Tacos El Jalisciense
Holy Cow Guts: Tacos El Jalisciense gives old Seaside taco spot new owner, new flavor, Jalisco-style.
Thursday, June 7, 2012
The Spanish-channel telenovela Amorcito Corazon (or “Lovey Heart”) drips heartbreak on a lineup of beautiful Latinos on the flatscreen in the corner of the little restaurant. In the jukebox, four songs are $1, and Equiel Peña looks every bit of the Orgullo Ranchero (proud rancher) the cover of his CD proclaims him to be, given the earnest look in his eyes and flawless rooster in his arms. His most promising sounding song – “Mujer Te Sigo Amando Locamente” (“Woman I’ll Keep Loving You Like Crazy”) – delivers with smooth horns and rough tales of the heart.
The accompanying tripas sopes and carnitas tacos are the real deal at cheap prices – not too greasy, with a nice citrusy zing and just enough crispiness – served on paper plates with moist roasted jalapeños and dry sliced carrots. Ordering without speaking Español can get interesting, but gracias a Dios there are photographs of the limited menu – a chile relleno plate ($7), huarache ($3.50), carne asada with rice and beans ($7.50) and ceviche ($3.50) – though one apparently out-of-stock item’s pic is covered with tape and a receipt.
In other words, why spend all that on airfare and lodging to get a Spanish language immersion experience when you can head over to Tacos El Jalisciense on Palm Avenue in Seaside? They’re even open late (11pm), a rarity in the area.
The joint was resurrected four months ago as an authentic Mexican spot after enduring a stint as an Herbalife shop. Taqueria La Cabana closed shop on its Oaxaqueño-flavored foods in late 2009 but the same small open grill remains. There’s a sliding-door cooler stocked with Fanta and Jarritos ($1.50) – there are also aguas frescas ($1.50-$3) – the jukebox in the opposite corner and a spartan ambiance to match the plastic flatware.
The order of business is more value and traditional tastes than setting. The quality tops that of most food trucks and you can leave the restaurant with a sense of accomplishment that you contributed to the circumference of your waistline without losing much weight from your wallet. Take the super burrito ($4.50), available with a choice of meats including carne asada, carnitas and chicken (as are all the tacos, tortas and sopes). Wadded up with homemade stewed beans, rice, onions, lettuce, fresh-shredded cotija cheese and Mexican-style sour cream, or crema, it weighs in at 1 pound, 2 ounces. All it’s missing is avocado (particularly for the vegetarian version – here’s hoping they were just running low).
Sturdy, straightforward tortas ($3.75), sopes ($1.50), big quesadillas ($4), tacos ($1.45) and the smaller (non-super) burritos ($3) represent similarly strong deals, though you can assume they’re not sourcing from the most pristine places.
It’s the tripas, though, which provide a transportational experience on their own, particularly for the uninitiated. Tripitas are a common dish in Jalisco, Mexico, the same region from which owner Juan Llamas derived the name of the restaurant. The recipe calls for cow intestines to be boiled, grilled and chopped, and the rich result is an earthy, delicious delicacy, slightly chewy with a crispness that goes great with, say, the lettuce crunch and soothing sour cream on the sope. While Chef Chris Cosentino of Incanto and other snout-to-tail operations celebrate the use of whole animals, at least some authentic-eating Mexicans have to be wondering what the offal fuss is all about – they’ve been doing it all along.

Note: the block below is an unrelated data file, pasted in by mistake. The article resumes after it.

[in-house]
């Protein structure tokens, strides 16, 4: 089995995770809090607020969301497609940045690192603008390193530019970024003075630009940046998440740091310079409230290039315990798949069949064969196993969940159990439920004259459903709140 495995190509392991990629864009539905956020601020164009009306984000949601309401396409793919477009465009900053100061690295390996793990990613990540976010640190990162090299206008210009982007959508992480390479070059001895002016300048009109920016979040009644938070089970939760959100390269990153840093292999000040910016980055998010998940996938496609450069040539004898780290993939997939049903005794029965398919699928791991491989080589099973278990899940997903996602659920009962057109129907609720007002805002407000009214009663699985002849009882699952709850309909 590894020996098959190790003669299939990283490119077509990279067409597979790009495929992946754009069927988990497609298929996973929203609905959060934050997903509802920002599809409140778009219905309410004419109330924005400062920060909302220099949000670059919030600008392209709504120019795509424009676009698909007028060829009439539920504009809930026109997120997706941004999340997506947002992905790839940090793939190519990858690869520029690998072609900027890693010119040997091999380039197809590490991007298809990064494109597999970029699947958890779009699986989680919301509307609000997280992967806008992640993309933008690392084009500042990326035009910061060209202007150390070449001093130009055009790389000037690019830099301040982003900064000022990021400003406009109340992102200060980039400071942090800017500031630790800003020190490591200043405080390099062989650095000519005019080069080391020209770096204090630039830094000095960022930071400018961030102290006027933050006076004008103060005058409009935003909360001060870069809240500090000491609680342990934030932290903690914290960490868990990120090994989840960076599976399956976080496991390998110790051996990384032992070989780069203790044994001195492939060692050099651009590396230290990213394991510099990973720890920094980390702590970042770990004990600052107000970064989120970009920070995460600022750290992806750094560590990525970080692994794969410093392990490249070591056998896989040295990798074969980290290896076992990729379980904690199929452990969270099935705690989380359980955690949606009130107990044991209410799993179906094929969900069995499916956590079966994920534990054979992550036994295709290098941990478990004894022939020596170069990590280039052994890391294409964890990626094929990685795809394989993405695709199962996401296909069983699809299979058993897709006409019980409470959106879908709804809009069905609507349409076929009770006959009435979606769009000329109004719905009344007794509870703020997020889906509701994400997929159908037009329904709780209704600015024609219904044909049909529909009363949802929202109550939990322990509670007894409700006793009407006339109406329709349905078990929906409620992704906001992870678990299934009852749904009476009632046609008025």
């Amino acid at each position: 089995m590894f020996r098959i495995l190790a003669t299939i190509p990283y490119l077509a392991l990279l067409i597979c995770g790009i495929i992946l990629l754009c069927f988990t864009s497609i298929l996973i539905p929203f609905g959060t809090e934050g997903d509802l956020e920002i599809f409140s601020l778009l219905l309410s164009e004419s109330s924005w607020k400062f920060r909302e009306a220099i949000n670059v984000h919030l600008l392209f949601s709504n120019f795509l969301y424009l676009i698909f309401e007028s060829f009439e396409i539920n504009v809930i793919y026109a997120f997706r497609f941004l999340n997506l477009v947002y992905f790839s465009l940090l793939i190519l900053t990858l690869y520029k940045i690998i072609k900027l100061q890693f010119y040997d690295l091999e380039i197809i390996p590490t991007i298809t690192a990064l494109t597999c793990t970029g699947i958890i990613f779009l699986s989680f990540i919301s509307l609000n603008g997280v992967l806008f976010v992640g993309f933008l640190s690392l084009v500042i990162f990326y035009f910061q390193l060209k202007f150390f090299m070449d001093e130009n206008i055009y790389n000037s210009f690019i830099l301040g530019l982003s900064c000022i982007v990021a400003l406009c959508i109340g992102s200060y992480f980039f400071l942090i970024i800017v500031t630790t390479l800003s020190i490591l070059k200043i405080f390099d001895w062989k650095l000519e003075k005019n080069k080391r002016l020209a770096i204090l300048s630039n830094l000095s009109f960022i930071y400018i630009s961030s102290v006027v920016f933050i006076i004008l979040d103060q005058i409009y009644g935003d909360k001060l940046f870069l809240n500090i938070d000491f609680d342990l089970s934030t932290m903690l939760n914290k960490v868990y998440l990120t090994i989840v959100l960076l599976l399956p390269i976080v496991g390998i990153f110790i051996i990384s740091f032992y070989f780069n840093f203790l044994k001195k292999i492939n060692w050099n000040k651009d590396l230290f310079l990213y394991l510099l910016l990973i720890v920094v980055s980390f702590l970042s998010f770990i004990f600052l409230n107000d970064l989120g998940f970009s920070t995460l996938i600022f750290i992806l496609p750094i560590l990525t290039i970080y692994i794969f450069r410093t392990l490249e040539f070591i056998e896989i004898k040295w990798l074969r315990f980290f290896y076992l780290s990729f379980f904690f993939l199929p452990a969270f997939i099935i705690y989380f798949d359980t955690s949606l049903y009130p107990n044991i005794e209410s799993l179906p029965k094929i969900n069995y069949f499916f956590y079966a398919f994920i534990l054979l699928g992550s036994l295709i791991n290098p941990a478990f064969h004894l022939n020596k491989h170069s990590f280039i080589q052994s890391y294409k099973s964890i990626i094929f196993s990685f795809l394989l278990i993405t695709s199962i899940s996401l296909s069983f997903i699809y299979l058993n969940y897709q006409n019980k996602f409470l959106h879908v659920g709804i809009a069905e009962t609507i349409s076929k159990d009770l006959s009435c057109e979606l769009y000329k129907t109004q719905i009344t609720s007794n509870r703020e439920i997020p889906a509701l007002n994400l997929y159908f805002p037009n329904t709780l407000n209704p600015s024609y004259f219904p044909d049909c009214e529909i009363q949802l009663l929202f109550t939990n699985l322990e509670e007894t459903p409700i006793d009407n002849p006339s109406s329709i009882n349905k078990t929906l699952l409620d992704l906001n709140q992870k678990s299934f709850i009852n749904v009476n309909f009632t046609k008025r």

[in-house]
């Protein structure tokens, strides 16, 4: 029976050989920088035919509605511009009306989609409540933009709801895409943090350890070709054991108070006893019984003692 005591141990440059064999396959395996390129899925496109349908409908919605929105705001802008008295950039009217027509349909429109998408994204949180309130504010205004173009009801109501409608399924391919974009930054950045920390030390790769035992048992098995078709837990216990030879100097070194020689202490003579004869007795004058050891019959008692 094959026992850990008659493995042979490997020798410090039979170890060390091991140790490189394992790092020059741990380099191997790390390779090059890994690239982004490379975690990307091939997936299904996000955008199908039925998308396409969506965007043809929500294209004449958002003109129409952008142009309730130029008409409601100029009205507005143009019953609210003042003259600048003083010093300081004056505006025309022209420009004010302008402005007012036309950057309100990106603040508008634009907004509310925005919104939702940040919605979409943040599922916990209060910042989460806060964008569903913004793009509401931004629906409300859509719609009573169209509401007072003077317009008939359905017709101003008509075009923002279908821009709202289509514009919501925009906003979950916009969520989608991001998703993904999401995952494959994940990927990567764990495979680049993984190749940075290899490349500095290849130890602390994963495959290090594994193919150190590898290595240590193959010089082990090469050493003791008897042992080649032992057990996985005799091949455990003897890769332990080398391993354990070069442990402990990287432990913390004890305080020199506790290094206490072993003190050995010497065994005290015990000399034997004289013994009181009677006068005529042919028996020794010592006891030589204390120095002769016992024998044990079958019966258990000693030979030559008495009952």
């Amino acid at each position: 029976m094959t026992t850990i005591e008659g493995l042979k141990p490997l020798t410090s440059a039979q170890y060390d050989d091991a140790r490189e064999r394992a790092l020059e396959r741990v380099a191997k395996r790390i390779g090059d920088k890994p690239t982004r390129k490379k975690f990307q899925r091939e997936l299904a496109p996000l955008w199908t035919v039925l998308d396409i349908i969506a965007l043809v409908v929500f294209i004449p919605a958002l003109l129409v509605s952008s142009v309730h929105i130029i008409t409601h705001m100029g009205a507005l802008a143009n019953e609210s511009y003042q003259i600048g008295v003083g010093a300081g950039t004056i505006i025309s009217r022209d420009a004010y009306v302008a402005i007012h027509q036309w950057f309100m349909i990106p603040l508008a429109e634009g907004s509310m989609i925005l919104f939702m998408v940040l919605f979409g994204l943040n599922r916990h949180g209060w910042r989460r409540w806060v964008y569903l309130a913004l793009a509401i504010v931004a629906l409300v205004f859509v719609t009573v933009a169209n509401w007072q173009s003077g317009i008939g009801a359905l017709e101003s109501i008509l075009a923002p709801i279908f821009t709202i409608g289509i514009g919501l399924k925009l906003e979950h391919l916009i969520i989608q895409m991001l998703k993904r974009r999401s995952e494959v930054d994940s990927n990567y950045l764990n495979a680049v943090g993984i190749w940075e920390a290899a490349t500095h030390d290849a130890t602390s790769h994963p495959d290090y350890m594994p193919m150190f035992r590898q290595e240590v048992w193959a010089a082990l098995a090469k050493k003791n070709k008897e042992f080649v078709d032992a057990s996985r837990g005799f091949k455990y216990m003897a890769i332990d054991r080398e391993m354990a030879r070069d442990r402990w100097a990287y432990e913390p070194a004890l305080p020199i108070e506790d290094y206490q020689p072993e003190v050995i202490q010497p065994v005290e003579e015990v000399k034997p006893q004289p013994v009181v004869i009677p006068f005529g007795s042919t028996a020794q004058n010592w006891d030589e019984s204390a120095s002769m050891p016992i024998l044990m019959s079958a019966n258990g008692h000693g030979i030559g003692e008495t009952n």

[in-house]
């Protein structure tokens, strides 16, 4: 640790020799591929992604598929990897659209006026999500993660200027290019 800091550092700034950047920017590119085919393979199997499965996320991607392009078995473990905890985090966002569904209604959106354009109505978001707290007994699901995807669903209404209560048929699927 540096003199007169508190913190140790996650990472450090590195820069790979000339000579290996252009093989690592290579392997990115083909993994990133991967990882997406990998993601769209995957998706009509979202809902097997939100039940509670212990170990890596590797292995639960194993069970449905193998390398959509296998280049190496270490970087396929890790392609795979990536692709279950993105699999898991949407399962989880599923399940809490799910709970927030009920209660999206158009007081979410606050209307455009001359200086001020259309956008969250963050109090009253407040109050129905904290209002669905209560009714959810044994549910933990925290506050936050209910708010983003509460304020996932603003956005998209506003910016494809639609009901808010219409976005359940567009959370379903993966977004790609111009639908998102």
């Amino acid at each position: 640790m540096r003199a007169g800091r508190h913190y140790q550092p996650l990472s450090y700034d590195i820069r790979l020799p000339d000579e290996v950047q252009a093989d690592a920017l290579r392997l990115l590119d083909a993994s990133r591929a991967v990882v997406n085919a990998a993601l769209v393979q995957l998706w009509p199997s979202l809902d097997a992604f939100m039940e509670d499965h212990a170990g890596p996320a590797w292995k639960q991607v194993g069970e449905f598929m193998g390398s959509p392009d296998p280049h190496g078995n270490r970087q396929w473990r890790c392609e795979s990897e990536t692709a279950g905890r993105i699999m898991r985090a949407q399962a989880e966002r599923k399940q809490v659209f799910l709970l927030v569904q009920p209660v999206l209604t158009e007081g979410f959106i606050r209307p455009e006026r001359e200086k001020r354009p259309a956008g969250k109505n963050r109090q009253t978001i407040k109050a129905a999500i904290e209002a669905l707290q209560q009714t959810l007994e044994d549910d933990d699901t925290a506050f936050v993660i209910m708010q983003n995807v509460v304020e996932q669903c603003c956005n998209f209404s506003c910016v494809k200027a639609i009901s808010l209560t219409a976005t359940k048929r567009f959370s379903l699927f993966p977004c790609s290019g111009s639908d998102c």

Llamas says he puts his mother’s own secret selection of spices, which was passed down to him when he immigrated to the U.S. when he was 13 years old, into all his recipes. The targeted customer is of the same immigrant population he is proud to say he’s a part of. One of the most popular dishes in his restaurant that his Spanish-speaking clientele flock to is the birria de chivo ($8), known to gringos and gabachos as goat stew.
Llamas special orders a weekly supply of goat from a specialized meat provider in Modesto. The goat stew is then prepared starting Friday for Saturday and Sunday feasts, enlivened with oregano, bell peppers, chilis, black and cayenne pepper, sesame seeds, garlic and red-wine vinegar and slow simmered to incredibly tender. With the cayenne pepper added to the broth, the stew has a slight hum, and more-than-slight yum.
Llamas plans to expand his newborn restaurant with a to-go menu designed to increase his customer base while not needing to expand the small seating area. The restaurant has also ventured outside its own walls by dedicating part of their business plan to catering events. He believes that he can handle large crowds by offering services like a taco bar with four types of meat to choose from; prices for catering events average around $7 a person. Currently El Jalisciense handles two parties each month.
Llamas has owned a restaurant in Gonzales also named Taco El Jalisciense for five years and hopes to expand again soon. This ambition comes from a bit of sibling rivalry, perhaps: Duarte has six brothers who all own their own restaurants in Hollister, Salinas, Gilroy and Greenfield. And it doesn’t get more authentic than family.
TACOS EL JALISCIENSE 400 Palm Ave., Seaside • 8am-11pm daily. • 794-5598.